Yeah, I mean, and I think a lot of it is, you know, Scott, I joke that people tend to just infer what the right answer is. They either say, oh, they're former against him, they don't know if they're right or not. And what you're bringing up here is a great case study on this is it could be right, but it's different per country, right? So I think people have to realize like most people when they're in, I'm going to call him here in New York, coffee cafe conversations. Oh, do you like the tariff deal or not? Well, for who? Right? That's like, do you like stocks are not well sure do I like us stocks or foreign stocks? Do I like small cap or do I like large cap? Do I like value or do I like growth? You know? So you have to drill down to that next level. And I think what we got to do is people stop saying, oh, either for or against tariffs because there could be some, like you said, that are great or make sense, whether it's China, some of them may be that don't make sense whether it's Mexico, but I think we have to educate our listeners that is different. And it's just like advice. I give somebody it, you could have two people both. So say you and our producer Mag and you both slid your statement across to me for $1 million each. All right. Good job.
Speaker 4:
32:50
You're doing awesome. Saving. All right. Thanks a lot. [inaudible] oh yeah, it's quite a cold man. Okay.
Speaker 3:
32:56
Well, but let's say you both had the same holdings. Does that mean it's right for both of you? Yeah, absolutely. No, no. So same thing for tariffs I would say is it doesn't mean the same policy is right for the country. Each country is different relationships with the United States. So I just want to help educate people. And another thing to educate people on is there's a lot of credence put on a three letter term called GDP. Yup. And a lot of people, uh, I want to say live and die by it, but they, they monitor her closely. Uh, and it's also, I would say probably one of the bigger mover of the markets, which you say Scott.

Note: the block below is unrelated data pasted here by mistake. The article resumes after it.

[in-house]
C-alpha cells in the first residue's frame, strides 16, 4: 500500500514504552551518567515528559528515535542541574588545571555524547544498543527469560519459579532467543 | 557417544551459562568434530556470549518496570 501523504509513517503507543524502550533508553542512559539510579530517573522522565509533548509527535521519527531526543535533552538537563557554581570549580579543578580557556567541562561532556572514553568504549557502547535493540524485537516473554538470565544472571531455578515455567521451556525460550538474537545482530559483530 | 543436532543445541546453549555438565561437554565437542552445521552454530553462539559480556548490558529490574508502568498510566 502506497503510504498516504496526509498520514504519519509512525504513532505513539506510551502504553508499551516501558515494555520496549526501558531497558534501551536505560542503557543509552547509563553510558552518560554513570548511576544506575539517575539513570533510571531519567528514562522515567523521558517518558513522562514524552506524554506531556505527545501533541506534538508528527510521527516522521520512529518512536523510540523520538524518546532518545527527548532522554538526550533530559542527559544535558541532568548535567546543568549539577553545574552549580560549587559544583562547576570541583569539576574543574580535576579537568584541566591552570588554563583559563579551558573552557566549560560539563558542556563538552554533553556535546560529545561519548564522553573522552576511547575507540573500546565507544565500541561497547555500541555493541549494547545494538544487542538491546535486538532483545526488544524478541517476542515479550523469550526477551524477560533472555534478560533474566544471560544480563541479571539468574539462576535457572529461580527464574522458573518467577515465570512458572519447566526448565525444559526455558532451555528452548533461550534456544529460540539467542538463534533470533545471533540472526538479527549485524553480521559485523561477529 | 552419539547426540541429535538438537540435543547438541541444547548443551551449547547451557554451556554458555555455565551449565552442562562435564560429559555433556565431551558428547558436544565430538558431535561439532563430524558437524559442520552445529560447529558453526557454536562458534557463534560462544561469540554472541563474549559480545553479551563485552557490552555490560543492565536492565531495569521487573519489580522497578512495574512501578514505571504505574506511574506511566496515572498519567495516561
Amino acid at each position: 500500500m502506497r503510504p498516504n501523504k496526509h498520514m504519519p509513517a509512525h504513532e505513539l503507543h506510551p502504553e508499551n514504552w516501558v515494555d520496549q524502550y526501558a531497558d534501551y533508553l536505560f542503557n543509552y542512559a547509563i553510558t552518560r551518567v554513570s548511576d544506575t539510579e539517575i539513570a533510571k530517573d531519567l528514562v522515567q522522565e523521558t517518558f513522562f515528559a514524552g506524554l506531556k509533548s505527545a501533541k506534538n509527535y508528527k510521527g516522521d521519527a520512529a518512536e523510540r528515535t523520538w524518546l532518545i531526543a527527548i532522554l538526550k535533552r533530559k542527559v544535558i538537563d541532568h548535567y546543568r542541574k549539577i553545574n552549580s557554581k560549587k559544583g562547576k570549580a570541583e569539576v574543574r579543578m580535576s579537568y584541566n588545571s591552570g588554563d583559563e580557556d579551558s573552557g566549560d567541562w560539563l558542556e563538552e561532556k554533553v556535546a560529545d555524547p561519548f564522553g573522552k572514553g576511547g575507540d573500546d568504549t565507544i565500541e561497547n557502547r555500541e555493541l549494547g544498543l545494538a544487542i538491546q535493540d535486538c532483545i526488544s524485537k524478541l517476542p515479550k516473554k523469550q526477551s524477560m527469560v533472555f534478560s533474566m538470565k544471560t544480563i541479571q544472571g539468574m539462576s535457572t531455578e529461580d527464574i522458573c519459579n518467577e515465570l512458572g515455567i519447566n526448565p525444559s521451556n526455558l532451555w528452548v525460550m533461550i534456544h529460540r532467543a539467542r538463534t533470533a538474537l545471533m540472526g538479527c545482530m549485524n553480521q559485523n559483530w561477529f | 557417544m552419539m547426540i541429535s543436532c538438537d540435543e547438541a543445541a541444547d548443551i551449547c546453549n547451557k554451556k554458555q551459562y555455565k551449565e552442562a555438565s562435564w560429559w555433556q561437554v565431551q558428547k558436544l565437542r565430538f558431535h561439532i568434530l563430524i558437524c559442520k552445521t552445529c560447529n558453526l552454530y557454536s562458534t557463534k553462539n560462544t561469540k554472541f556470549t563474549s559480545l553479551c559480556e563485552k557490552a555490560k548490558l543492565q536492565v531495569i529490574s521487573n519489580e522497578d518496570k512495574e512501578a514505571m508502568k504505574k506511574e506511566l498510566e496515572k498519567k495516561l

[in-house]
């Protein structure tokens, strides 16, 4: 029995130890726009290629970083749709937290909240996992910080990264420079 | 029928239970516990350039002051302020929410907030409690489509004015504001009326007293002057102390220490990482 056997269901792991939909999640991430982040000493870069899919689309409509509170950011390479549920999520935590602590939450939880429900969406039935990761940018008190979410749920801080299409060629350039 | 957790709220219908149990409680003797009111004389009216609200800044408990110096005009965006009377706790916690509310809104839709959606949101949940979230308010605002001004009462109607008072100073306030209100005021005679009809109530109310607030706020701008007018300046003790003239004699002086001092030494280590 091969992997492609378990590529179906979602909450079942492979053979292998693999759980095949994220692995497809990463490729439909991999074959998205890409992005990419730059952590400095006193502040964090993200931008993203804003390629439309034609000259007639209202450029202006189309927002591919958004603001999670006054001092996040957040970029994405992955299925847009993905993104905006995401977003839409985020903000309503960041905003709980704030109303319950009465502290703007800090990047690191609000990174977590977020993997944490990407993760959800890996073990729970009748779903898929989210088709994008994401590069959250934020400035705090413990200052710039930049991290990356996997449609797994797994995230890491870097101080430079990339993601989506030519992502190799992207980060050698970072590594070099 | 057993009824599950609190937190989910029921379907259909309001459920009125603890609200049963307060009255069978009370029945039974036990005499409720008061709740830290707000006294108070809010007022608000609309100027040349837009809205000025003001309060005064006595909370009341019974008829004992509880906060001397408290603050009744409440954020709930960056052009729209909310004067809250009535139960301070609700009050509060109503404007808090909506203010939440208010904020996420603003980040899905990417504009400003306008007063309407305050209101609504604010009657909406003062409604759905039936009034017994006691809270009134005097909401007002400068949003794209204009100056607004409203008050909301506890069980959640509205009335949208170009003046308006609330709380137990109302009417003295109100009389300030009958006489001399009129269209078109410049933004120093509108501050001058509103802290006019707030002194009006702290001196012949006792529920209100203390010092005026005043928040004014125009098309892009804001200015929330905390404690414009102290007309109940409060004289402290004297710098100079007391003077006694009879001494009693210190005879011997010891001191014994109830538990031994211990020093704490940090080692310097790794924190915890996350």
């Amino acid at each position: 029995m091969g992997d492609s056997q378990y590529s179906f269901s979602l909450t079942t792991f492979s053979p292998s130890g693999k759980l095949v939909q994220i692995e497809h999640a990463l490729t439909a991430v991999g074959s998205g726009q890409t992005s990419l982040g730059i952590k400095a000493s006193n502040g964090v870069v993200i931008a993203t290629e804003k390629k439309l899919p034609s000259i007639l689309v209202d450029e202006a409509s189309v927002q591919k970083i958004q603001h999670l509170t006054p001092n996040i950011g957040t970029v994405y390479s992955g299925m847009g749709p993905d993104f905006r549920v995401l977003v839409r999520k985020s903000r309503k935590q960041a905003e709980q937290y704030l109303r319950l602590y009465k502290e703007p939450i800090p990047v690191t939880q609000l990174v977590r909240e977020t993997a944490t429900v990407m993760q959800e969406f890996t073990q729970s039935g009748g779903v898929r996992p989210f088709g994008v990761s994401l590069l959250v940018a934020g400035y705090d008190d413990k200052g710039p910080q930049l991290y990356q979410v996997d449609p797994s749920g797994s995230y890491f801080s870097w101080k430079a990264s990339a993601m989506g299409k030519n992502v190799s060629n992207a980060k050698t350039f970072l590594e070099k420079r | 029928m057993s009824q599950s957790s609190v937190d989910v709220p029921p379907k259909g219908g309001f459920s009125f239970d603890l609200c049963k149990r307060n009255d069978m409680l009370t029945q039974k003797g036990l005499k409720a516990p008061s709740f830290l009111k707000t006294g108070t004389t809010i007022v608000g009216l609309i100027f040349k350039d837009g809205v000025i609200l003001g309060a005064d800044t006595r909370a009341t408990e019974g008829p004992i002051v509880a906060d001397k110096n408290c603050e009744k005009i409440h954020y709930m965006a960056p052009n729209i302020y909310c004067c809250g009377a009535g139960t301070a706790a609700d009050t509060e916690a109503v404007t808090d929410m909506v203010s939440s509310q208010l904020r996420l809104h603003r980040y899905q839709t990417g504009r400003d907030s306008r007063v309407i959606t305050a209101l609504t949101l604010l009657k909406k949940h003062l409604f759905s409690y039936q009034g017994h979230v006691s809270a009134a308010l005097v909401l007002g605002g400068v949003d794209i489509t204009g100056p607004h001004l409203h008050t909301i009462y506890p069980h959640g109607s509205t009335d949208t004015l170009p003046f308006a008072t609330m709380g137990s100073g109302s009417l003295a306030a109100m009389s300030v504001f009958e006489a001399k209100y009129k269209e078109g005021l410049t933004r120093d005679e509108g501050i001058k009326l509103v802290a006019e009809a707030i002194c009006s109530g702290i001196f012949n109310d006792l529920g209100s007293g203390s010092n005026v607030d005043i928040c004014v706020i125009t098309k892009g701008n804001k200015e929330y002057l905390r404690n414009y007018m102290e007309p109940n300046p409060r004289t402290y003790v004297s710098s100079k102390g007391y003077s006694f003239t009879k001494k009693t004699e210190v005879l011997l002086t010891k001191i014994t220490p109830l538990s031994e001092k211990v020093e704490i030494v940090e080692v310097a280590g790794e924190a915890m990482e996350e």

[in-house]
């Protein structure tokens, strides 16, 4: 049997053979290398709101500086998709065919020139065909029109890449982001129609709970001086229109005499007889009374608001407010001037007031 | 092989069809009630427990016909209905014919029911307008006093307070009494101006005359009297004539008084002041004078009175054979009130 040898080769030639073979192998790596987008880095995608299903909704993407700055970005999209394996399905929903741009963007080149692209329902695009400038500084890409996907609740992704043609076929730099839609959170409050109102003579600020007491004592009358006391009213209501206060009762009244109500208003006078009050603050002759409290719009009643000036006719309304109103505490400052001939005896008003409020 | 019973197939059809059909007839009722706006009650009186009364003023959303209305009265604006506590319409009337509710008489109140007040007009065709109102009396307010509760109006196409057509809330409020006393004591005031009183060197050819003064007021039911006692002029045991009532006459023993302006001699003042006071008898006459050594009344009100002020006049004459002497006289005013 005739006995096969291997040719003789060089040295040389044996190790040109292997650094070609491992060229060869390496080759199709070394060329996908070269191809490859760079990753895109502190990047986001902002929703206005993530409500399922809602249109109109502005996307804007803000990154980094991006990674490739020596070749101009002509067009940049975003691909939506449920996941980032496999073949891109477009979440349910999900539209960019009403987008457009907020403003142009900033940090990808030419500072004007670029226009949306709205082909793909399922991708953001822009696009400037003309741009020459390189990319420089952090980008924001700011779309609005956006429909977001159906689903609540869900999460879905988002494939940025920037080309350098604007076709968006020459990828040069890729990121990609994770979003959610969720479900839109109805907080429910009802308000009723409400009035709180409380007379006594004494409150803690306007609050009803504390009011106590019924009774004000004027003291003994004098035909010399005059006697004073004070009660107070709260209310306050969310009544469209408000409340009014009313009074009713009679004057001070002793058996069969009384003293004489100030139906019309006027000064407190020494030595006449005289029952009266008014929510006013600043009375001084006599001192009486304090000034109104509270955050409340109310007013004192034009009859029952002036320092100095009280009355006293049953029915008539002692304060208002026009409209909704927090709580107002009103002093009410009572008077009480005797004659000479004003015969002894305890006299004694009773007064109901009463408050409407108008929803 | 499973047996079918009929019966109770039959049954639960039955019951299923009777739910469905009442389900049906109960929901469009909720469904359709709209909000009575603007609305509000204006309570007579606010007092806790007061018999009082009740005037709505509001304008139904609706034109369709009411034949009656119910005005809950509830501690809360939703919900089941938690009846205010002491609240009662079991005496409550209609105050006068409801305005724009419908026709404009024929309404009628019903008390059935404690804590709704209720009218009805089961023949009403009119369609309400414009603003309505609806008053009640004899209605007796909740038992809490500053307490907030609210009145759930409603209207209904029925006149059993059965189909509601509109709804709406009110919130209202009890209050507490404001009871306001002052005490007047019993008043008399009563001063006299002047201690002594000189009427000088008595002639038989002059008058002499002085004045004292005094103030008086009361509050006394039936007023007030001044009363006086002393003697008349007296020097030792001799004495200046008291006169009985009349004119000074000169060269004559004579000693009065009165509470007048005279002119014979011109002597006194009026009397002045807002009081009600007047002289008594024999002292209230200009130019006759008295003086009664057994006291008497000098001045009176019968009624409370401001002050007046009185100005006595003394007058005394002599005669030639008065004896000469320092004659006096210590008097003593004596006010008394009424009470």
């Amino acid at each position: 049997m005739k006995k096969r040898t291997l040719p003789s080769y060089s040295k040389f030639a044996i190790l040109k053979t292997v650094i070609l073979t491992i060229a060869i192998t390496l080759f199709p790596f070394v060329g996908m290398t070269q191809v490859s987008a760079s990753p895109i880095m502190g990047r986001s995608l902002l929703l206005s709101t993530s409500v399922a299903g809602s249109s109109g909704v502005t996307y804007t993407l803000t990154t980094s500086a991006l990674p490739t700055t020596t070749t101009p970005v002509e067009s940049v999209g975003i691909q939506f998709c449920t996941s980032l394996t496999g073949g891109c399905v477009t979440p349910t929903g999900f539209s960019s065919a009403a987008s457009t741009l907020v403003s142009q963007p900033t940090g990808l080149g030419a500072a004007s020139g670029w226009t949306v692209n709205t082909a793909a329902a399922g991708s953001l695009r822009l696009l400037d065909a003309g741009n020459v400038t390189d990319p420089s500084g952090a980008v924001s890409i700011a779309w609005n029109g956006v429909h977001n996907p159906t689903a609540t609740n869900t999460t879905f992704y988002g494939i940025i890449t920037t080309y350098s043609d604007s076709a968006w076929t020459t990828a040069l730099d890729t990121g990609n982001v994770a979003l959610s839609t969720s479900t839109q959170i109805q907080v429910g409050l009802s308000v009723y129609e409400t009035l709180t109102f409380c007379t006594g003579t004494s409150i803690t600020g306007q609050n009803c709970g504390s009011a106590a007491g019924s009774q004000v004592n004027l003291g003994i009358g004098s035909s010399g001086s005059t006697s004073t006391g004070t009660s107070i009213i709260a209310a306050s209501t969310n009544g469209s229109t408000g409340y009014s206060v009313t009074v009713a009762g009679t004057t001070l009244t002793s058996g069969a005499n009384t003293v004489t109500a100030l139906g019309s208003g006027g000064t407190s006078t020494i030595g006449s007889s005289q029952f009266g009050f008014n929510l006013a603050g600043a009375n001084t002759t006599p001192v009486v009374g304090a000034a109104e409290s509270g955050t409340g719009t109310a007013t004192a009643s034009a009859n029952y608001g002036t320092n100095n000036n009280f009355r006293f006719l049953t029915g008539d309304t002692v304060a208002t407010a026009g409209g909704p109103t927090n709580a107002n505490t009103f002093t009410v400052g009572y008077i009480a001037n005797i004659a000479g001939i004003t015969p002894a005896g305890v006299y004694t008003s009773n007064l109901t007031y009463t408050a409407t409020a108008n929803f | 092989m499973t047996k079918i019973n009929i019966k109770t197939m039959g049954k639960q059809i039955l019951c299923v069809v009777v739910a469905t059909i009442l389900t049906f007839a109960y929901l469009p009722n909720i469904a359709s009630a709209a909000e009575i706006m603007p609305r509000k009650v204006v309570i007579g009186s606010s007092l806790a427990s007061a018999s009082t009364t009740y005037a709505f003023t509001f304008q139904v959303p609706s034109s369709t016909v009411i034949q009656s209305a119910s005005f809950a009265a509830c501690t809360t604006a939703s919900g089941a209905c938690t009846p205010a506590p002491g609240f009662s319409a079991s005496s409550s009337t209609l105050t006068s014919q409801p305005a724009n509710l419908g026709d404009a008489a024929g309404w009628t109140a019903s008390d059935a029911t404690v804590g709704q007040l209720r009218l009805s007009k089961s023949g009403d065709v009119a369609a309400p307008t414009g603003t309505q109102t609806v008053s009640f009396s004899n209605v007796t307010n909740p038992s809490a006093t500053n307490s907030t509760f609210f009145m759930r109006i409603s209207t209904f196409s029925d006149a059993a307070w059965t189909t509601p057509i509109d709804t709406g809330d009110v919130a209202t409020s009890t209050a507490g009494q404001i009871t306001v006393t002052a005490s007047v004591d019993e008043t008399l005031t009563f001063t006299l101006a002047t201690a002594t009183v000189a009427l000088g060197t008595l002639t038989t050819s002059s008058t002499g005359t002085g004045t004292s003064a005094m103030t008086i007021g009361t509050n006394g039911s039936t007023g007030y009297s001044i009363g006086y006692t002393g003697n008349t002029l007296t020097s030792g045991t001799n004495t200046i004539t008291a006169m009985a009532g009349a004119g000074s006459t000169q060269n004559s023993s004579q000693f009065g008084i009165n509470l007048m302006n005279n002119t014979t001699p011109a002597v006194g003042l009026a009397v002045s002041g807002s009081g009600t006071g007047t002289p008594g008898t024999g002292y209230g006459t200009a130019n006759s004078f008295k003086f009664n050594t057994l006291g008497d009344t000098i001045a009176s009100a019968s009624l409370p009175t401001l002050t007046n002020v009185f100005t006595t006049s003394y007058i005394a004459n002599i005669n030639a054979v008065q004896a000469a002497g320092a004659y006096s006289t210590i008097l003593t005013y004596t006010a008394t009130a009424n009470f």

Speaker 4:
33:36
Yeah. I mean certainly the premier expression of how the US economy is performing at this time. Yeah. So what's the look like recently? So the top, I never, we just had a revision this week from where first quarter came out in first quarter came out originally. 3.2 is just revised down to 3.1. Yeah. It's a very strong number. If s economy grew at 3% every quarter we will be growing like gang busters and we would be concerned about inflation and not about the federal lowering rates but that we, they'd probably be raising it at that point. What we saw though as you look under the numbers that it wasn't quite as strong a, there was a lot of you know, inventory buildup in certain like one time factor. So what we really saw was the economy growing at just a little bit below 2% that had some one time factors that boosted up to above three and that's one of the things that we always want to focus on it Carson is to get deep enough into the numbers that we understand where it's really moving in the market.
Speaker 3:
34:25
Yeah. And I think it's so important, like in GDP is an important number and I would say a number that everyone's got to pay attention to is their own personal number. So Scott, we came up with a concept here and I want to share this with you. So that is our family index number. And what I mean by that is a lot of people say, hey, I want to earn 3% I want to earn 5% 7% 9% 11% yes, there are people that I go higher than that. Now I have to talk them off the rational cliff. But that's a whole different story. But when I share this with you is you're really, your targeted rate of return should be based on what's important for you and your family. So that's why we call it the family index number. I'd rather help the QB family and the West family target.